Chief Scientist’s NOPSEMA Audit Flawed Before it Started

22 September 2019

Centre Alliance Senator Rex Patrick has declared Dr Alan Finkel’s report into the NOPSEMA ‘an accurate examination of the wrong issue’.

"I accept the Chief Scientist’s finding that NOPSEMA is a professional and competent regulator, albeit with some shortcomings in terms of transparency, but his report answers the wrong questions," said Senator Patrick. "From the beginning Dr Finkel’s inquiry was set up as a political fix to a political problem."

"The Chief Scientist’s audit was initiated during the May 2019 election campaign in response to concern from South Australian voters. Sadly the audit report does not advise of this fact, instead distracting the reader by reporting that the terms of reference were subsequently passed to the Chief Scientist by Ministers Canavan and Ley in late June 2019. That the Chief Scientist wasn’t up front about this in his report is disappointing," said Senator Patrick.

"The reality is that the Chief Scientist was tasked to look at the wrong question. Had Dr Finkel been asked to conduct a cost benefit analysis of planned drilling the Great Australian Bight, the thing most South Australians are interested in, he would have found that the project doesn’t stack up."

"We should all be asking what will Australia and South Australian’s get out of this project?"

In the 2016-17 Financial Year three of the larger oil and gas exploration and production entities operating in Australia- ExxonMobil Australia, Chevron Australia Holdings and Conoco Philips Australia Gas Holdings - had a combined turnover of $11.6 Billion.

Against that revenue these three companies paid zero corporate taxes. 

They also paid zero in Petroleum Rent Resource Tax.

Why would Equinor be any different? They are a Norwegian state-owned company charged with returning benefits to the Norwegian treasury.

In 2018 they paid in Norway the equivalent of AUD$22 billion in taxes, a further AUD$1B in environmental taxes and AUD$3B in dividends to Norway’s public coffers. It’s hardly likely Equinor will switch loyalty to Australia.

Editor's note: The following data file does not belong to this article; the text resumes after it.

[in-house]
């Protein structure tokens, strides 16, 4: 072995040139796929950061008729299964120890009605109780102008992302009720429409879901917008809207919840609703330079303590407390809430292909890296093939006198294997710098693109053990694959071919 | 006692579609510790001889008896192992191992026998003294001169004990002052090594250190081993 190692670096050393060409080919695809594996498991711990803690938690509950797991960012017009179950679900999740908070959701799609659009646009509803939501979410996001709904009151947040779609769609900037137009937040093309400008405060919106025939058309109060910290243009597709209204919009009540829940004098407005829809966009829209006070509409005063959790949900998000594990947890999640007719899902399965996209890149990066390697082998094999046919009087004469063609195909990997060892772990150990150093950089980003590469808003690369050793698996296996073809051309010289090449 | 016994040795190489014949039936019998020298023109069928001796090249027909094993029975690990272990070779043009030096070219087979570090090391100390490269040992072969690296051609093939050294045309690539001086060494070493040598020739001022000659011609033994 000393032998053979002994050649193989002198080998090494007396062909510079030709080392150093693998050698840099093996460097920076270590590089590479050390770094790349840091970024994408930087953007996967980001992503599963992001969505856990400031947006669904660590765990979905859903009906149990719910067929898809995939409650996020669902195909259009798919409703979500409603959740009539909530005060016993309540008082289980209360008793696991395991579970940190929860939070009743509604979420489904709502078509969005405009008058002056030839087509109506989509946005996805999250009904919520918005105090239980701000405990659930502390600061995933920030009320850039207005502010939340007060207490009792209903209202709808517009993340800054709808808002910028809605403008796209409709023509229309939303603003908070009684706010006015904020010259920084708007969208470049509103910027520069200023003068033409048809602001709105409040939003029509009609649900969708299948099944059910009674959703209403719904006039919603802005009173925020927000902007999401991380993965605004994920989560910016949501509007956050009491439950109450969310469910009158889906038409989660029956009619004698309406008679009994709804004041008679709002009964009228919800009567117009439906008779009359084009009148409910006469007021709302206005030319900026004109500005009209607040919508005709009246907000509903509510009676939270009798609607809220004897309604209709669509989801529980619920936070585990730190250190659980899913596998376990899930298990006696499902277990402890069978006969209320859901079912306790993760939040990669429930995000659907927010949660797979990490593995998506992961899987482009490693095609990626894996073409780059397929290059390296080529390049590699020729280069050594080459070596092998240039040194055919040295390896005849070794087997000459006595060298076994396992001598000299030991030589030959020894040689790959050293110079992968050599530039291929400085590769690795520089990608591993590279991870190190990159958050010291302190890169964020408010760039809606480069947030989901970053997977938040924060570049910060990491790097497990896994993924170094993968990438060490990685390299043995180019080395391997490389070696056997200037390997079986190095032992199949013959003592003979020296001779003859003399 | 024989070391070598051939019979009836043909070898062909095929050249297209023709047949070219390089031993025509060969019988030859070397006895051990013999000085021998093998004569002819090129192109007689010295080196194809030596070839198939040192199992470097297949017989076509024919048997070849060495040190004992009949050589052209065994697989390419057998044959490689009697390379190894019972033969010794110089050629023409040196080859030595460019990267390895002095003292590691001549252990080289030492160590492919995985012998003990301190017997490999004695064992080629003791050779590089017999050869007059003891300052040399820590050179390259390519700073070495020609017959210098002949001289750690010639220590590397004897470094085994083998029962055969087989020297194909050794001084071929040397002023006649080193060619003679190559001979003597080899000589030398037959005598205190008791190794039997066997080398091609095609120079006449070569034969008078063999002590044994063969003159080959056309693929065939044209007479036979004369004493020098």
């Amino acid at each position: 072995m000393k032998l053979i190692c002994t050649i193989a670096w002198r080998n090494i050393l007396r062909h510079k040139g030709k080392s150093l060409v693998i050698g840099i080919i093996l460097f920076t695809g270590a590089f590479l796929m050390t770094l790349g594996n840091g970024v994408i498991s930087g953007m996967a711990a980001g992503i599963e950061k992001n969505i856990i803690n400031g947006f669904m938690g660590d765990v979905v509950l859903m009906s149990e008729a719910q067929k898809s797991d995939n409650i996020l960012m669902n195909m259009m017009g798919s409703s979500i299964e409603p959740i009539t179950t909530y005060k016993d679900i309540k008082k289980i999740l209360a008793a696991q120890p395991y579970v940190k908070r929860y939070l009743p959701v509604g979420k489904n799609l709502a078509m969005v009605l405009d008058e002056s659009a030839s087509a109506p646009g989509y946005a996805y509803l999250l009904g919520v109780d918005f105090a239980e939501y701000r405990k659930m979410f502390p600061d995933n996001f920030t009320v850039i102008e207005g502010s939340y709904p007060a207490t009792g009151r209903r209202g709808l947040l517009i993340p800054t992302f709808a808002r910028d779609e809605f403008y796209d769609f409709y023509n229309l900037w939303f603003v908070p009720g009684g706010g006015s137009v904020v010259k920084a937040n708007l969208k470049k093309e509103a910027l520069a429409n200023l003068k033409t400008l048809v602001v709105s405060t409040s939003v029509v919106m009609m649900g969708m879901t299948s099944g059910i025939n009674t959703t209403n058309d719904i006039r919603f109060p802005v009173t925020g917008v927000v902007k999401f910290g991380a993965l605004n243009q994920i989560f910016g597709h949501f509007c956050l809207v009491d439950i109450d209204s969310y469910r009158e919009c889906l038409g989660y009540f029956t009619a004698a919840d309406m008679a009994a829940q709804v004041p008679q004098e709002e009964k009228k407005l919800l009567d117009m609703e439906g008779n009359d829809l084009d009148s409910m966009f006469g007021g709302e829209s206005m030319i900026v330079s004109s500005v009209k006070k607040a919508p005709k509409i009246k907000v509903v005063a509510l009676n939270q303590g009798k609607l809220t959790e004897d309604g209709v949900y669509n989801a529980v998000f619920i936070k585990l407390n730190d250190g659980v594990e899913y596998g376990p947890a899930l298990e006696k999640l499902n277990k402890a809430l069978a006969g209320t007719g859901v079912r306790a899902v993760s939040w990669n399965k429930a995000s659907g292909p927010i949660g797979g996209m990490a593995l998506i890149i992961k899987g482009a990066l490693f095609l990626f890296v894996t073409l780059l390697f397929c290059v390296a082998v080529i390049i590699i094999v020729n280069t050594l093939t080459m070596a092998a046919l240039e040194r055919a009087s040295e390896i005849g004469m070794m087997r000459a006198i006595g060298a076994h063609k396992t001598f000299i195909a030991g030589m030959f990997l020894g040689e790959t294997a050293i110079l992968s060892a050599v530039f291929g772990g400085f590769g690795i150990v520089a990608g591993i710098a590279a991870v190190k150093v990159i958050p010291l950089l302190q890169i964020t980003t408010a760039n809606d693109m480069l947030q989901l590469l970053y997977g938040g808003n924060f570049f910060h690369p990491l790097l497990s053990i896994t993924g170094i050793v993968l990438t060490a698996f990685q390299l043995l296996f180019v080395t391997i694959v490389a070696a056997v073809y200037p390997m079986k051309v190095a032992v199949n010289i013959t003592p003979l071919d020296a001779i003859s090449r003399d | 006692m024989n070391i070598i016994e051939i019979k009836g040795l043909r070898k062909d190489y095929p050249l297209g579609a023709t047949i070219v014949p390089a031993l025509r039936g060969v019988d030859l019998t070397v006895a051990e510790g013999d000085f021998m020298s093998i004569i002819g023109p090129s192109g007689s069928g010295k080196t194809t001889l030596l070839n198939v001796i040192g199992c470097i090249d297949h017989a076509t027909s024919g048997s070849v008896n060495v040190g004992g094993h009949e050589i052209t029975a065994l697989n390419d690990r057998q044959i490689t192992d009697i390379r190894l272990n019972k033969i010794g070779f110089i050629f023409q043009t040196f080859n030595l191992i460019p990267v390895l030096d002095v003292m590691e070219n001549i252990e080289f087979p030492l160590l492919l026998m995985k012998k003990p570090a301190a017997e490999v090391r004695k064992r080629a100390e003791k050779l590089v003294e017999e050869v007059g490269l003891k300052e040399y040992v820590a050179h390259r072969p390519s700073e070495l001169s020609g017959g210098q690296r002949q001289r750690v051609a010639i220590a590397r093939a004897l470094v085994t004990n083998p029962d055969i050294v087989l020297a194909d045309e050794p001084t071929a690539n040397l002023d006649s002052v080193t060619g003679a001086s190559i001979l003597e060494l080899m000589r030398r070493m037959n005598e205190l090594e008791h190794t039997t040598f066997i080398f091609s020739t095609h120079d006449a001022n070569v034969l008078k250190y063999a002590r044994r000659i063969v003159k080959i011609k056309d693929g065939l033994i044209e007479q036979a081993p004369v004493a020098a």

It’s hard to see South Australia will get much from the proposed development. Because the proposed well is offshore, no royalties will flow to the South Australian Government.  And there are no solid proposals on the table for local jobs.

All South Australians will be left with is the risk of a spill. With $400M - $500M in annual fisheries/aquaculture and $270M in annual tourism at stake, there is only down side for South Australians.

"This is a dumb deal for SA," Senator Patrick said, "and it must not go ahead."

Unfortunately, as the Finkel report points out at page 29, when then Environment Minister Greg Hunt signed a delegation, on 7 February 2014, NOPSEMA has been solely responsible for approving Equinor’s drilling operations.

The Minister for Environment has absolved him or herself of responsibility that the company will meet the environmental requirements of the Environmental Protection and Biodiversity Conservation Act.

"This means that the only thing that stands between Equinor’s application to proceed and the project going ahead is the non-elected head of NOPSEMA, and that’s not right," said Senator Patrick.

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